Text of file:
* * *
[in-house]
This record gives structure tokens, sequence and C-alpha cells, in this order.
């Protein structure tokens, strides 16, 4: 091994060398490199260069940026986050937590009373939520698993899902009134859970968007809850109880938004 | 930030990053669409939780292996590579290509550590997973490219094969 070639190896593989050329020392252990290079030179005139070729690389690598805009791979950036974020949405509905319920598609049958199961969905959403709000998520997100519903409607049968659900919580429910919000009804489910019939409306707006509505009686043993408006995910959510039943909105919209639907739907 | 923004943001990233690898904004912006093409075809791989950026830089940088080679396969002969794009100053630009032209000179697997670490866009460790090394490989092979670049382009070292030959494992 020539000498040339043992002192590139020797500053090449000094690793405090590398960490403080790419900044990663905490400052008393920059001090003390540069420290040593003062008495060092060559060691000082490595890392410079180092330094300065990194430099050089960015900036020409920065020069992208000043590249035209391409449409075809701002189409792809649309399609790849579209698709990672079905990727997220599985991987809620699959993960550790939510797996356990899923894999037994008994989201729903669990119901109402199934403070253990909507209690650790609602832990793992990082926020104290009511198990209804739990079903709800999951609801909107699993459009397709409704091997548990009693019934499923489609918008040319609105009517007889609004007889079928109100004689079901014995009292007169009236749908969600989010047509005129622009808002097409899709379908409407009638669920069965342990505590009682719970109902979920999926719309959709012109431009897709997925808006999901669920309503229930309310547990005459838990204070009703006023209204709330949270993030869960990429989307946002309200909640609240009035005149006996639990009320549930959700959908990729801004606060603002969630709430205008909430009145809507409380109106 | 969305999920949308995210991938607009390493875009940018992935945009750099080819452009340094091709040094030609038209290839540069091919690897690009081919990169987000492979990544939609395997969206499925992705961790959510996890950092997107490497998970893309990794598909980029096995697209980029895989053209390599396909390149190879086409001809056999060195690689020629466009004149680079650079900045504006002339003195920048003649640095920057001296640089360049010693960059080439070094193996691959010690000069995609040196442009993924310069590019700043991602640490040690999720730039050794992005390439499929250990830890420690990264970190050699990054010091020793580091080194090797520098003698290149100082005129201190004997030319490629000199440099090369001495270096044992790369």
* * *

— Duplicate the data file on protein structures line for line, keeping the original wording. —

[in-house]
This record gives structure tokens, sequence and C-alpha cells, in this order.
């Protein structure tokens, strides 16, 4: 091994060398490199260069940026986050937590009373939520698993899902009134859970968007809850109880938004 | 930030990053669409939780292996590579290509550590997973490219094969 070639190896593989050329020392252990290079030179005139070729690389690598805009791979950036974020949405509905319920598609049958199961969905959403709000998520997100519903409607049968659900919580429910919000009804489910019939409306707006509505009686043993408006995910959510039943909105919209639907739907 | 923004943001990233690898904004912006093409075809791989950026830089940088080679396969002969794009100053630009032209000179697997670490866009460790090394490989092979670049382009070292030959494992 020539000498040339043992002192590139020797500053090449000094690793405090590398960490403080790419900044990663905490400052008393920059001090003390540069420290040593003062008495060092060559060691000082490595890392410079180092330094300065990194430099050089960015900036020409920065020069992208000043590249035209391409449409075809701002189409792809649309399609790849579209698709990672079905990727997220599985991987809620699959993960550790939510797996356990899923894999037994008994989201729903669990119901109402199934403070253990909507209690650790609602832990793992990082926020104290009511198990209804739990079903709800999951609801909107699993459009397709409704091997548990009693019934499923489609918008040319609105009517007889609004007889079928109100004689079901014995009292007169009236749908969600989010047509005129622009808002097409899709379908409407009638669920069965342990505590009682719970109902979920999926719309959709012109431009897709997925808006999901669920309503229930309310547990005459838990204070009703006023209204709330949270993030869960990429989307946002309200909640609240009035005149006996639990009320549930959700959908990729801004606060603002969630709430205008909430009145809507409380109106 | 969305999920949308995210991938607009390493875009940018992935945009750099080819452009340094091709040094030609038209290839540069091919690897690009081919990169987000492979990544939609395997969206499925992705961790959510996890950092997107490497998970893309990794598909980029096995697209980029895989053209390599396909390149190879086409001809056999060195690689020629466009004149680079650079900045504006002339003195920048003649640095920057001296640089360049010693960059080439070094193996691959010690000069995609040196442009993924310069590019700043991602640490040690999720730039050794992005390439499929250990830890420690990264970190050699990054010091020793580091080194090797520098003698290149100082005129201190004997030319490629000199440099090369001495270096044992790369």